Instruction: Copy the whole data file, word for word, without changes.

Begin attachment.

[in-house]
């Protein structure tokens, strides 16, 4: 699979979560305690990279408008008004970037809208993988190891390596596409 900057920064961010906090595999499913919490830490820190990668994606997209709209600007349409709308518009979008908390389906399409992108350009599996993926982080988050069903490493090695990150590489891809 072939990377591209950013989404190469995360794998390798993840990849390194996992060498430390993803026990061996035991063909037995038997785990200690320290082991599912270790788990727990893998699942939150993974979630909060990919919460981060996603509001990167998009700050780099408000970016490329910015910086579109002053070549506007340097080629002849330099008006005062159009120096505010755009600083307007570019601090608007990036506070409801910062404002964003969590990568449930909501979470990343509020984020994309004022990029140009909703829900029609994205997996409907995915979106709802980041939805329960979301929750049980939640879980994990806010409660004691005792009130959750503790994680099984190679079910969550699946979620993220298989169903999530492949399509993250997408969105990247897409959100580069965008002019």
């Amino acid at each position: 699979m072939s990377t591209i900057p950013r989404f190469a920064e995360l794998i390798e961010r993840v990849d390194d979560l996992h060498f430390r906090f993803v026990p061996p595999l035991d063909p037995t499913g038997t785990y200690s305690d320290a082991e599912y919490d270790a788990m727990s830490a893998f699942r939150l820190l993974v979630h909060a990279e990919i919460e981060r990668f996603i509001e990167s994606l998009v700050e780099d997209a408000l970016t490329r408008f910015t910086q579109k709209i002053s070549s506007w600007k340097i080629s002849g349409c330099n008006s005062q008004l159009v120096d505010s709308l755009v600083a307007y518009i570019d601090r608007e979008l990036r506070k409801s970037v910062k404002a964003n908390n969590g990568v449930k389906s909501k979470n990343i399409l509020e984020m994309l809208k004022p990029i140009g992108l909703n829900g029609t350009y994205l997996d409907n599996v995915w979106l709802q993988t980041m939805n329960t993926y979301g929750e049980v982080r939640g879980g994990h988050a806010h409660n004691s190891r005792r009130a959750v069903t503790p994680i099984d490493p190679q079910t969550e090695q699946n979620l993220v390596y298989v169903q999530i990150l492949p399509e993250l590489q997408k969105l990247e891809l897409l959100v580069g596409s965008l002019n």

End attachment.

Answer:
[in-house]
């Protein structure tokens, strides 16, 4: 699979979560305690990279408008008004970037809208993988190891390596596409 900057920064961010906090595999499913919490830490820190990668994606997209709209600007349409709308518009979008908390389906399409992108350009599996993926982080988050069903490493090695990150590489891809 072939990377591209950013989404190469995360794998390798993840990849390194996992060498430390993803026990061996035991063909037995038997785990200690320290082991599912270790788990727990893998699942939150993974979630909060990919919460981060996603509001990167998009700050780099408000970016490329910015910086579109002053070549506007340097080629002849330099008006005062159009120096505010755009600083307007570019601090608007990036506070409801910062404002964003969590990568449930909501979470990343509020984020994309004022990029140009909703829900029609994205997996409907995915979106709802980041939805329960979301929750049980939640879980994990806010409660004691005792009130959750503790994680099984190679079910969550699946979620993220298989169903999530492949399509993250997408969105990247897409959100580069965008002019």
């Amino acid at each position: 699979m072939s990377t591209i900057p950013r989404f190469a920064e995360l794998i390798e961010r993840v990849d390194d979560l996992h060498f430390r906090f993803v026990p061996p595999l035991d063909p037995t499913g038997t785990y200690s305690d320290a082991e599912y919490d270790a788990m727990s830490a893998f699942r939150l820190l993974v979630h909060a990279e990919i919460e981060r990668f996603i509001e990167s994606l998009v700050e780099d997209a408000l970016t490329r408008f910015t910086q579109k709209i002053s070549s506007w600007k340097i080629s002849g349409c330099n008006s005062q008004l159009v120096d505010s709308l755009v600083a307007y518009i570019d601090r608007e979008l990036r506070k409801s970037v910062k404002a964003n908390n969590g990568v449930k389906s909501k979470n990343i399409l509020e984020m994309l809208k004022p990029i140009g992108l909703n829900g029609t350009y994205l997996d409907n599996v995915w979106l709802q993988t980041m939805n329960t993926y979301g929750e049980v982080r939640g879980g994990h988050a806010h409660n004691s190891r005792r009130a959750v069903t503790p994680i099984d490493p190679q079910t969550e090695q699946n979620l993220v390596y298989v169903q999530i990150l492949p399509e993250l590489q997408k969105l990247e891809l897409l959100v580069g596409s965008l002019n």